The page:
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unpacking 2


i am a committee, and my committee is currently on a wee bit of a roller coaster ride . . .

i’m going through photos albums, you see, prying photos from those albums with sticky-back/cellophane overlay pages. the emotional roller coaster ride it takes me on comes as quite a surprise.

one committee member is enjoying the ride . . . as much as you can enjoy experiencing laughter that starts in the stomach; heartbreak so intense it immobilizes; moments of insight and realization; and unanswerable questions that start with what-if or if-only all in the space of a minute. another committee member sets forth a plan of three albums a day and constantly admonishes me to stick to the plan, even over the objections of the committee member who encourages me to plow my way through all of the remaining albums today so i can put everything back in the cabinet and close the door.

okay, those last two – they’re identical twins.

or not.

perhaps one is trying to get me to finish up so i can write what’s really on my heart while the other is trying to set a pace that allows for processing, totally disregarding the fact that i just don’t do well living in physical chaos for more than say three minutes.

my albums aren’t labeled on the spine, so i never know who or what time period will greet me when i open the cover. the waterfall sings its song in the background. the dog snores quietly in the corner.

some of the photos are blurry, some have faded beyond recognition. others – like the ones i took with my little brownie camera – were taken from so far away (and without benefit of a telephoto lens), i’m not even sure if the dots are people or specks of dust on the lens.

i go through albums of my chiclets, and i want more time to spend more time with them. i want to keep them at home instead of sending them to 3 and 4 year old kindergarten. i want to hold them close, hug them tightly, feel their head on my shoulder. i look at the photos of my parents with my children and i long to hold a grandchild in my arms, to have a second chance to make up for anything i might have done better with alison and kipp. it could be my hormones talking, but i don’t really think so, and who cares, anyway, chimes in the committee member i want to hear more from.

in daddy’s album, i see the face of a young man who had the world by the tail, a smiling face that eventually becomes a blank stare. it takes my breath away when i come upon the picture of him in the hospital, his face covered with tubes and tapes attached to machines to keep him alive just a few more days. i spend a few quiet minutes with photos obviously taken of me, but there, in the background, sits my daddy looking at me, and i wonder what he was thinking. was he proud of me? did he think me a good mother? did he wish i’d become a professional something-or-other instead of a career mom? did he wish he could go back and do my childhood over and if so, what would he have done differently?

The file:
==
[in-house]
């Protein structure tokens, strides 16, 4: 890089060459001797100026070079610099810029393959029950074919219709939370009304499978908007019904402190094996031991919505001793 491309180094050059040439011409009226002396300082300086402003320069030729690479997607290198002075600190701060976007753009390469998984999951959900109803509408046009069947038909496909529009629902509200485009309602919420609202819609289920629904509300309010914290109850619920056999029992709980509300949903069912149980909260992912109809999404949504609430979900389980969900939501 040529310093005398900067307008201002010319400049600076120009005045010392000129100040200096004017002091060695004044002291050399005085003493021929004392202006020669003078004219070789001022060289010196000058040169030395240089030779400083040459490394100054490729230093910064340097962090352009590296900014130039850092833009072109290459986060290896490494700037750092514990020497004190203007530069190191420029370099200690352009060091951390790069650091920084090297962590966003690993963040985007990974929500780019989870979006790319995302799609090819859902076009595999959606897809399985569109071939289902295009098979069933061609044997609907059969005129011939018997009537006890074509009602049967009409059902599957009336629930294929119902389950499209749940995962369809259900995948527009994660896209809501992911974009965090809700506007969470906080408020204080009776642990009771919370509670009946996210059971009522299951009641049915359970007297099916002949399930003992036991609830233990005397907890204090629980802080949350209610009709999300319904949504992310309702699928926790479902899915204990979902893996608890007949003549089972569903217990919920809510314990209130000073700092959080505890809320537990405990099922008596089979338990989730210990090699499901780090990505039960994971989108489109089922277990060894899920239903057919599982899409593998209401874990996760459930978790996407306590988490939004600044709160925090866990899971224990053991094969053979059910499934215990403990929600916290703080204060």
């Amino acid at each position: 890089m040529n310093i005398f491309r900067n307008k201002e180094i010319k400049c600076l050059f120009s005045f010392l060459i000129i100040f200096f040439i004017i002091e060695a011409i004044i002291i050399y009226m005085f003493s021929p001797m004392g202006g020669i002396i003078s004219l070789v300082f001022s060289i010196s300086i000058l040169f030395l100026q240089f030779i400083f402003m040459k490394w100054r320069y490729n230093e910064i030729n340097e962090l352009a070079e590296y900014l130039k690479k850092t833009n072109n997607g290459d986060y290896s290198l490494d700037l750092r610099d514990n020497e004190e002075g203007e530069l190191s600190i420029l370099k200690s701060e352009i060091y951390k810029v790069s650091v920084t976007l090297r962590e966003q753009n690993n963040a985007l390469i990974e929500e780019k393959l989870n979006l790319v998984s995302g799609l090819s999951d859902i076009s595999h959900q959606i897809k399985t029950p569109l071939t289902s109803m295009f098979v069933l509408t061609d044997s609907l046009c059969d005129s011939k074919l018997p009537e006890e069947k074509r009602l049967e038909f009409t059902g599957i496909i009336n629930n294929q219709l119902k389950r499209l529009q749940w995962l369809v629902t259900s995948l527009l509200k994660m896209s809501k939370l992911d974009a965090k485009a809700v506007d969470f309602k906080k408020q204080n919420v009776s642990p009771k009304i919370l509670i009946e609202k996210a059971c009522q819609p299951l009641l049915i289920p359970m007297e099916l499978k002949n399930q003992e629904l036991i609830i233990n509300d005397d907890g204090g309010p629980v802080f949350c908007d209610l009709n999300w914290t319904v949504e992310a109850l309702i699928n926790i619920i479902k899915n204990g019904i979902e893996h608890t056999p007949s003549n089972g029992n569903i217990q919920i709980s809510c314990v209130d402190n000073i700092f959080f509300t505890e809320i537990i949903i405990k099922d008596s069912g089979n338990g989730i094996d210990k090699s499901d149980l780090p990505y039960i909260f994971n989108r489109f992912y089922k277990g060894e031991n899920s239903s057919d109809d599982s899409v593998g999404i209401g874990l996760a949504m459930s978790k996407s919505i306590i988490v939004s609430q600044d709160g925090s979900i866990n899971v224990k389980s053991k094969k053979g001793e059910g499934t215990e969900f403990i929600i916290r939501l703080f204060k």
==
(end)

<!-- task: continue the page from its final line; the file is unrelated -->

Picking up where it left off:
believe what you will, but my dad still watches me quietly. when my car slid down the icy, curvy, hilly driveway, i turned the steering wheel over to daddy who apparently didn’t want me coming to visit quite yet because he guided the car safely down to where the ice was thin enough to allow the gravel to reach up and stop my tires. when i don’t have a clear sense of what to do, i ask daddy. and because i don’t want to wear him out or use him up, i also tell him stories about things that have happened so we can laugh regularly.

a wise friend once asked me to write to daddy and ask him what advise he’d like to give me. “be as specific as you want,” she said. but of course i never did that, for reasons that escape me now except to say that the committee member who measures herself worthy by measurable accomplishment and productivity has a very loud and convincing voice.

when i look at the photos of a jeanne gone by, try as i might, i just i don’t see the litany of flaws i once did. i look at photos of me and see that i was not fat, and trust me when i say that i’m sorry i wasted a single nanosecond belittling myself for being overweight. when i come upon the photo taken about a month before i was raped, i cry a bit while stroking the black and white photo, remembering the smooth blouse of red, white, blue, and yellow stripes with an eggshell sheen under the somewhat-scratchy navy v-neck pullover sweater. i was beautiful, and now i am loathe to tell you that it makes me sad that i begin to resemble my paternal grandmother. don’t get me wrong – i love(d) her hugely, but she did not have what society would call a beautiful countenance. a series of strokes rendered her mute, unable to care for herself, and eventually dead at a point in her life that’s now considered young, and a quieter committee member wonders if my resemblance to grandmother hewell is only skin deep or if i, too, will die young.